Beyonder Court


Should Children Gather at the Deathbed? What to Do For Kids When the Family is Grieving
A Word on thne Tragedy in Connecticut
Discipline For Small Children
Children are dogs, Teenagers are Cats.
Developmental Milestones
Practical tips on living with kids
meal ideas
games and trivia
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                WITH THE ADDITION of our 16 year old granddaughter, we now have three teenaged girls in our home.  And that is besides the 14 year old boy, the 9 year old boy and the 6 mo. old baby. 

                Girls are catty. The boys slug one another in the gut, cry for five minutes and forget the whole thing. Girls are much meaner. They home in on their adversaries’ insecurities like heat-seeking missiles that explode where they can do the most damage.

And there is always collateral damage. Usually it is the destruction of our peaceful afternoons.

If one of them gets too chummy with another one’s friends, hell breaks loose.

If one of them is too slow in “flashing” to call waiting for another one’s message, woe is us.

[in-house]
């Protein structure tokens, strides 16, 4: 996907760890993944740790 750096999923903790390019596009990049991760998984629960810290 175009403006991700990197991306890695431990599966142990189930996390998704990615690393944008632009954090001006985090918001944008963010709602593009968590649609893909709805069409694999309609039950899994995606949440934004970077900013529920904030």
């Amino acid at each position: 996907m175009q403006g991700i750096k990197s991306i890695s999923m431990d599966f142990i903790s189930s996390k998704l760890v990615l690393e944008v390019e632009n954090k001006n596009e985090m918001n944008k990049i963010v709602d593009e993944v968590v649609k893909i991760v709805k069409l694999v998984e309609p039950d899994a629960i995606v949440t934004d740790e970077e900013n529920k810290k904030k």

And getting them to do their laundry on time is a problem, as is getting them off the phone. Maybe it is the Beyonder in me, but I see no lasting value in talking to a boyfriend for an hour a night.  I mean—what do you say? After “ The cat ate my  hair scrunchy today and  erped it up on the carpet,”  What’s left?

I mean, you could discuss the supper menu and give him recipes, but who cares?

I found out recently that if you are sneaky enough, you can unplug the phone base and it will cut the call off. What teen checks to see if the phone is unplugged when her call drops?

And as for laundry, the third time girls have to wear the same underwear, they get the point. DO IT ON YOUR DAY OR FORGET IT FOR ANOTHERT WEEK!  But teens are almost a different species, and everything is so different from the “60’s” that it is another world.

Jay McGraw has some good points for dealing with teens in his book “Closing the Gap: A Strategy for Bringing Parents and Teens Together.  He points out that teens seem to have some odd ideas about their parents.


First, teens think that their parents don’t want them to have any fun.  They see their parents’ reluctance to allow them to caravan to a nearby town for the midnight madness movie festival as stodgy. We see it as protective.

Second, teens believe we only care about the things they do for us. Most teens are energy challenged when it comes to chores and homework. We devote so much time to teaching them these skills and to get them to help us with the considerable work of keeping up a home, that it probably does seem it is all we care about.

They think we don’t know what it’s like to be a teen. Hey! I remember acne and braces and the boy next door with the cop car that still had the spot light on it.